I'm grateful to that reader for writing. Thank You! He made me consider how the slowdown in consumer spending could further deflate the economy. He has a point! But his note prompted me to think about the shopping bags stuffed in my closets and cabinets, and he gave me something to write about on a rare cold day in Miami.

So, again, thank you sir!


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VA-Anne said...

One wonders why the reader reads your blog if he is so offended by your frugal ways!

Anonymous said...

Well, you paid as much for the last drop as you did for the first drop....why not make use of all of it? We as a nation tend to devalue older or used items. The last slice of bread costs exactly the same amount as the first piece of bread even if it is a bit stale, so toast it and eat it up! I think being conscious of using all of it is very smart and ecologically friendly!

Frugal Scholar said...

I agree, Frugal Duchess. I also think that paying attention to little things sets a good example for our children, who do as we do, not as we say.

Of course, I am an Obama voter myself!

I am a long-time lover of your writing.

Frequent Reader, First time Commenter said...

Okay, since you are a professional and obviously a nice person, I will say what needs to be said.

That guy was an jerk. Rude, unimaginative and crass.

Dawn said...

Good to know something good came out of his comment.
But he really should have worded it differently and your political affiliations are none of his business.

great post

pamela said...

I agree with you Frugal Duchess! There is no shame in not being wasteful. Why not get that last little bit of conditioner that you paid for? Why toss it? If the conomy needs fixing, it's not going come through small economies - in fact, we need to save more and generally get out of debt - so if squeezing more value out of an item helps, so be it. Who has extra $ to spend nowadays, anyway? Those who do are welcom to go to the mall!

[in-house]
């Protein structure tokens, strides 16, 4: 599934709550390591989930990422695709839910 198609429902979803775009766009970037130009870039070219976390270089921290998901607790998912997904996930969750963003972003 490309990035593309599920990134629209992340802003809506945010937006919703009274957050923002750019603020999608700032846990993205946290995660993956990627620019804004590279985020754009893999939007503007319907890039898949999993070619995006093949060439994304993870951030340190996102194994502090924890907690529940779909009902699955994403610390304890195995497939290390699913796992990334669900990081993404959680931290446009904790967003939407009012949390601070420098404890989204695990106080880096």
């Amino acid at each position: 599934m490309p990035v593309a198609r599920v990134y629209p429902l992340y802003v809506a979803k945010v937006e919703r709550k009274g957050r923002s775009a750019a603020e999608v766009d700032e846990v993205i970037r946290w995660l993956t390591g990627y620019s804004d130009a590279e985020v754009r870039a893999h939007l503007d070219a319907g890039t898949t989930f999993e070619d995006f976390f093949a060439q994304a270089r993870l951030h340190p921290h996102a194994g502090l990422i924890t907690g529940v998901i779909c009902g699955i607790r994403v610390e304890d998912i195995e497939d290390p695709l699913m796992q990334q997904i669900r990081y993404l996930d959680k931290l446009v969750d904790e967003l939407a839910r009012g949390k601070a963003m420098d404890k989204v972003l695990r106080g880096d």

Splash said...

I always learn more from the dissenting comments! These are people who are thinking AND speaking up, and we should never condemn that, no matter how much we might disagree.

Also, I think lots of folks do not understand that the written word has about 10x more power when read by someone else.

Shannon said...

I just found your blog and I'm going to follow it! Great stuff! This post highlights something I have found over the years: that everyone has her own definition of frugal, and what I do to save money may seem ridiculous to the next gal.

BTW the guy who said you must be an Obama voter? Why would frugality be measured along political lines anyway? To me, making sure my family is well cared for and that I am financially solvent is the most conservative principle there is! There is a "conserve" in conservative, right? I don't think people think these things through before posting.

BillyOceansEleven said...

LOL! I'm not sure why someone would think being frugal identifies you as an Obama supporter. Not to get into a political debate, but I am a proud frugal conservative (notice I don't say Republican, as the party abandoned the values I hold true long ago) and have long associated wastefulness (the opposite of frugalness) with Obama's party, as evidenced by the so-called "stimulus" package.

I guess it is all a matter of opinion. At least outside Washington, I do believe frugality can be a bipartisan issue. =)